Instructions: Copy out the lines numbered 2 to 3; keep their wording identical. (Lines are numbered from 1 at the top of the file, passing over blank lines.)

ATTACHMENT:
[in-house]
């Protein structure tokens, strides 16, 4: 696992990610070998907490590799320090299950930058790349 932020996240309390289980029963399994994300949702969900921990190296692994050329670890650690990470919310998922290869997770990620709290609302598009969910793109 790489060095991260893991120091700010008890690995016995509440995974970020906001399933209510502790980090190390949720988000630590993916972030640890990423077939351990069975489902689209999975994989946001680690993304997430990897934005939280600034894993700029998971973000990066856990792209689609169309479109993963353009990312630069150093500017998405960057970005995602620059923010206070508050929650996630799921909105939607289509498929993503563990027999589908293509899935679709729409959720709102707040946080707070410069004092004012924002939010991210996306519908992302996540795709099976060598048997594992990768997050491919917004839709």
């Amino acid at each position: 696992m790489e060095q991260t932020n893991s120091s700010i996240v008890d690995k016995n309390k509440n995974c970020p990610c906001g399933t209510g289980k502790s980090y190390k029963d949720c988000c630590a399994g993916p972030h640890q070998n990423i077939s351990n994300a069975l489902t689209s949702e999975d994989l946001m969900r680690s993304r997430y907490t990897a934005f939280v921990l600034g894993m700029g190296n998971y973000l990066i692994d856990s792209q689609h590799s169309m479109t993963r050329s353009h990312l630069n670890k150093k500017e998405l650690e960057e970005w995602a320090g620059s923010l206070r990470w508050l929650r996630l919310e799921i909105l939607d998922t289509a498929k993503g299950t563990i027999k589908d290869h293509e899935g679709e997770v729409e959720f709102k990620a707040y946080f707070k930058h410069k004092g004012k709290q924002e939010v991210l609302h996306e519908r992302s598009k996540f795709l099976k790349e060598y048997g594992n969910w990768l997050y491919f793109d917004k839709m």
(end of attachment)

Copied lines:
């Protein structure tokens, strides 16, 4: 696992990610070998907490590799320090299950930058790349 932020996240309390289980029963399994994300949702969900921990190296692994050329670890650690990470919310998922290869997770990620709290609302598009969910793109 790489060095991260893991120091700010008890690995016995509440995974970020906001399933209510502790980090190390949720988000630590993916972030640890990423077939351990069975489902689209999975994989946001680690993304997430990897934005939280600034894993700029998971973000990066856990792209689609169309479109993963353009990312630069150093500017998405960057970005995602620059923010206070508050929650996630799921909105939607289509498929993503563990027999589908293509899935679709729409959720709102707040946080707070410069004092004012924002939010991210996306519908992302996540795709099976060598048997594992990768997050491919917004839709």
């Amino acid at each position: 696992m790489e060095q991260t932020n893991s120091s700010i996240v008890d690995k016995n309390k509440n995974c970020p990610c906001g399933t209510g289980k502790s980090y190390k029963d949720c988000c630590a399994g993916p972030h640890q070998n990423i077939s351990n994300a069975l489902t689209s949702e999975d994989l946001m969900r680690s993304r997430y907490t990897a934005f939280v921990l600034g894993m700029g190296n998971y973000l990066i692994d856990s792209q689609h590799s169309m479109t993963r050329s353009h990312l630069n670890k150093k500017e998405l650690e960057e970005w995602a320090g620059s923010l206070r990470w508050l929650r996630l919310e799921i909105l939607d998922t289509a498929k993503g299950t563990i027999k589908d290869h293509e899935g679709e997770v729409e959720f709102k990620a707040y946080f707070k930058h410069k004092g004012k709290q924002e939010v991210l609302h996306e519908r992302s598009k996540f795709l099976k790349e060598y048997g594992n969910w990768l997050y491919f793109d917004k839709m």